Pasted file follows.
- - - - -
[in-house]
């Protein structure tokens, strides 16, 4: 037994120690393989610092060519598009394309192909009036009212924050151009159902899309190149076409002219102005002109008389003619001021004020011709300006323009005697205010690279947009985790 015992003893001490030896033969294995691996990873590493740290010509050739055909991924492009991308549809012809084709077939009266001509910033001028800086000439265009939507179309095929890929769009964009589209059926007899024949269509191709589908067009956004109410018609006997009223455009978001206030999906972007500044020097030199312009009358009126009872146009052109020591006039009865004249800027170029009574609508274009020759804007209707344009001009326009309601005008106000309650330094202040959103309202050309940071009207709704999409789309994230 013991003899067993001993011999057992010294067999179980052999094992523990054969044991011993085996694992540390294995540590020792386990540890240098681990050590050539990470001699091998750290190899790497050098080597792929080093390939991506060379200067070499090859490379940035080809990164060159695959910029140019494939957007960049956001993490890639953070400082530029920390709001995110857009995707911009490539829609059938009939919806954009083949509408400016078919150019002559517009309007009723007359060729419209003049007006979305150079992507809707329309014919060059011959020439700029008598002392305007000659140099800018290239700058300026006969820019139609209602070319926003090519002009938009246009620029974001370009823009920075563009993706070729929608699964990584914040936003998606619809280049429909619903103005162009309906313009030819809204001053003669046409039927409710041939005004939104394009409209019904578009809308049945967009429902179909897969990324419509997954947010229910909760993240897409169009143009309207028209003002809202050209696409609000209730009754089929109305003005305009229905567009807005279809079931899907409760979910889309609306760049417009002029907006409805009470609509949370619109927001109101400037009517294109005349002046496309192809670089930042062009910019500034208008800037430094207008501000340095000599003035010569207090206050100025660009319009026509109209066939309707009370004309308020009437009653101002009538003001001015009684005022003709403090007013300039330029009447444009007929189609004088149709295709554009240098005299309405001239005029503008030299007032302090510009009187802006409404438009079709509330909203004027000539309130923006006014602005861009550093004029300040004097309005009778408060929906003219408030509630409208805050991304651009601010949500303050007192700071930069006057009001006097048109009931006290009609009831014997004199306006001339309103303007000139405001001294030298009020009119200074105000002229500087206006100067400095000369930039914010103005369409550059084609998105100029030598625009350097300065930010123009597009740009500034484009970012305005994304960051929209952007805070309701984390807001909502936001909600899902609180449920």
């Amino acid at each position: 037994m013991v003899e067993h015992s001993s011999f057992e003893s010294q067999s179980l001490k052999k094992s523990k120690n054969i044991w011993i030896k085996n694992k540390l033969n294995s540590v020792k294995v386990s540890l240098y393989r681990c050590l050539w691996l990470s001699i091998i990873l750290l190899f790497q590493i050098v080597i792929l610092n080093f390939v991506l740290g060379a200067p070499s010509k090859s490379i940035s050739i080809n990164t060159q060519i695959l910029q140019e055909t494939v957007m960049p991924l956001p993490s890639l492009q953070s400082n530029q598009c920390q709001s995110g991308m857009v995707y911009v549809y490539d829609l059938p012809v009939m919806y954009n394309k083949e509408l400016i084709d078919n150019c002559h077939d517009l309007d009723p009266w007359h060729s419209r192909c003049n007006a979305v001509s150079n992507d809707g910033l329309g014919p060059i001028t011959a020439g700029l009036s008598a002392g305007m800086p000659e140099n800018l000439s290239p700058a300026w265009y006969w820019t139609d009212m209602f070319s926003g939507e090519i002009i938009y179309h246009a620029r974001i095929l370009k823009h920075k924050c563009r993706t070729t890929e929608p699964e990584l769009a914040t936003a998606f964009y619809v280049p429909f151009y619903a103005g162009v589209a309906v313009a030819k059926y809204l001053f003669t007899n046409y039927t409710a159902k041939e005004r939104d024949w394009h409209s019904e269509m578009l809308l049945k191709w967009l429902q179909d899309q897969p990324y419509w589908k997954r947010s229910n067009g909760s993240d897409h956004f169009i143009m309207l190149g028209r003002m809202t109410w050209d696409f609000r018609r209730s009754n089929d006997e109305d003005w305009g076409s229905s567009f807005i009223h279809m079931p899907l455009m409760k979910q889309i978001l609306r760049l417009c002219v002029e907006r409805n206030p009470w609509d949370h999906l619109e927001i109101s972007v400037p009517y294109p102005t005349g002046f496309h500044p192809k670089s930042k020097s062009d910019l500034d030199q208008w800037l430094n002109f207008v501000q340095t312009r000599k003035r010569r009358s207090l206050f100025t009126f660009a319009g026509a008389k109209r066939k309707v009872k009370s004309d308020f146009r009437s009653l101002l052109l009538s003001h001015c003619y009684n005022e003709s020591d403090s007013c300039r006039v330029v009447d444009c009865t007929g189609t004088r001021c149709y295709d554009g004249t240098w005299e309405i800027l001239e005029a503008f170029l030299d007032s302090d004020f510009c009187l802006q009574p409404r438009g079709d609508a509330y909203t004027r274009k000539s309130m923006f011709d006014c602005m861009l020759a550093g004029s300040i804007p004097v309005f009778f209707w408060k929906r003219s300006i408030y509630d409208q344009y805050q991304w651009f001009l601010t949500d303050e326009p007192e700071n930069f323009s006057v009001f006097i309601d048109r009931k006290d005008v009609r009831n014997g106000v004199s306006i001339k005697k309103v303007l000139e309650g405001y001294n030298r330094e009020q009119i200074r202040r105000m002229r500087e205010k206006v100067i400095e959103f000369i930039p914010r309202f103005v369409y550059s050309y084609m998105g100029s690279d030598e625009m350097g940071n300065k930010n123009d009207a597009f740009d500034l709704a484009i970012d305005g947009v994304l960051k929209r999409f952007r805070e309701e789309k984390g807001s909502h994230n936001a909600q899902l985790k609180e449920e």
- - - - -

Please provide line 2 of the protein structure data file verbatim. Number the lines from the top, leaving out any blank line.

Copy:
């Protein structure tokens, strides 16, 4: 037994120690393989610092060519598009394309192909009036009212924050151009159902899309190149076409002219102005002109008389003619001021004020011709300006323009005697205010690279947009985790 015992003893001490030896033969294995691996990873590493740290010509050739055909991924492009991308549809012809084709077939009266001509910033001028800086000439265009939507179309095929890929769009964009589209059926007899024949269509191709589908067009956004109410018609006997009223455009978001206030999906972007500044020097030199312009009358009126009872146009052109020591006039009865004249800027170029009574609508274009020759804007209707344009001009326009309601005008106000309650330094202040959103309202050309940071009207709704999409789309994230 013991003899067993001993011999057992010294067999179980052999094992523990054969044991011993085996694992540390294995540590020792386990540890240098681990050590050539990470001699091998750290190899790497050098080597792929080093390939991506060379200067070499090859490379940035080809990164060159695959910029140019494939957007960049956001993490890639953070400082530029920390709001995110857009995707911009490539829609059938009939919806954009083949509408400016078919150019002559517009309007009723007359060729419209003049007006979305150079992507809707329309014919060059011959020439700029008598002392305007000659140099800018290239700058300026006969820019139609209602070319926003090519002009938009246009620029974001370009823009920075563009993706070729929608699964990584914040936003998606619809280049429909619903103005162009309906313009030819809204001053003669046409039927409710041939005004939104394009409209019904578009809308049945967009429902179909897969990324419509997954947010229910909760993240897409169009143009309207028209003002809202050209696409609000209730009754089929109305003005305009229905567009807005279809079931899907409760979910889309609306760049417009002029907006409805009470609509949370619109927001109101400037009517294109005349002046496309192809670089930042062009910019500034208008800037430094207008501000340095000599003035010569207090206050100025660009319009026509109209066939309707009370004309308020009437009653101002009538003001001015009684005022003709403090007013300039330029009447444009007929189609004088149709295709554009240098005299309405001239005029503008030299007032302090510009009187802006409404438009079709509330909203004027000539309130923006006014602005861009550093004029300040004097309005009778408060929906003219408030509630409208805050991304651009601010949500303050007192700071930069006057009001006097048109009931006290009609009831014997004199306006001339309103303007000139405001001294030298009020009119200074105000002229500087206006100067400095000369930039914010103005369409550059084609998105100029030598625009350097300065930010123009597009740009500034484009970012305005994304960051929209952007805070309701984390807001909502936001909600899902609180449920």